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Legal Alert

New Jersey Now Bans Breastfeeding Discrimination

1.9.18

New Jersey Governor Chris Christie began his final week in office by signing 40 bills into law, including an amendment to the New Jersey Law Against Discrimination that immediately bars discrimination against breastfeeding employees. The new law also requires employers to provide such employees with reasonable accommodation. New Jersey employers should take steps to familiarize themselves with the new legal requirements and adjust policies and practices to ensure compliance.

The Basics
Under the amendment, signed into law on January 8 and effective immediately, you may not refuse to hire breastfeeding applicants, and are barred from firing them or otherwise discriminating against them in compensation and other terms, conditions, or privileges of employment on the ground that they are breastfeeding. You are likewise prohibited from treating women employees you know or should know are “affected by breastfeeding” less favorably—for example, with respect to workplace accommodation and leave policies—than employees not so affected but similar in their ability or inability to work. 

Accommodations Required
You must also provide breastfeeding employees with reasonable accommodation, unless you can show this would impose an “undue hardship” on your business. The accommodation must include a reasonable break time each day and a private location near the work area (but not a toilet stall) for the employee to express breast milk for her child.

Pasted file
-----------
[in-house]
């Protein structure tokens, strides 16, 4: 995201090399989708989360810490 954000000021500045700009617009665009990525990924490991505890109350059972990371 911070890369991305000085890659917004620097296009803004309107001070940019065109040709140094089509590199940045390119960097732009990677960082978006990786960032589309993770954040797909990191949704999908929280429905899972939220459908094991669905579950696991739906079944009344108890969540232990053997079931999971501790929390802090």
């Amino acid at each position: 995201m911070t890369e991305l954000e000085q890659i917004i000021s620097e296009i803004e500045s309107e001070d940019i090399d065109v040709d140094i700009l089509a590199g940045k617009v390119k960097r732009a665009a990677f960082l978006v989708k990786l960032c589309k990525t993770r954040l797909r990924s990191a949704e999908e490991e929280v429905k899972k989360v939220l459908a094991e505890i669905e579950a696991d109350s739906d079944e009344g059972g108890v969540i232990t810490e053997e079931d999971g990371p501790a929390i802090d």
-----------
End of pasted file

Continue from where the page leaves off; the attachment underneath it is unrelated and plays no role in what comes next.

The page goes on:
The factors considered in determining whether an accommodation would be an undue hardship include:

Potentially Broader Coverage Than Federal Law
Since 2010, the federal Fair Labor Standards Act (FLSA) has had similar requirements, but there are some notable differences from New Jersey’s new law. For example, the FLSA provision applies only to FLSA-covered employers and non-exempt employees, while the New Jersey law covers all employers and employees in the state. The FLSA provision requires breastfeeding breaks only through the child’s first year, but the New Jersey law has no such limitation. And while the FLSA provision’s undue hardship exception applies only to employers with fewer than 50 employees, the New Jersey law excuses any employer who can demonstrate undue hardship.

You are obligated to comply with whichever law, federal or state, provides greater protection to an employee in a particular case.

What Should New Jersey Employers Do Now?
You have no time to lose when it comes to complying with New Jersey’s requirements, because they take effect immediately. Even if you have incorporated the federal requirements into your policies and practices, managerial training, written policies and handbooks, and overall compliance efforts, all should be reviewed and updated to ensure compliance with New Jersey law.

If you have any questions, please contact any member of our New Jersey office or your regular Fisher Phillips attorney.


This Legal Alert provides an overview of a new state law. It is not intended to be, and should not be construed as, legal advice for any particular fact situation.

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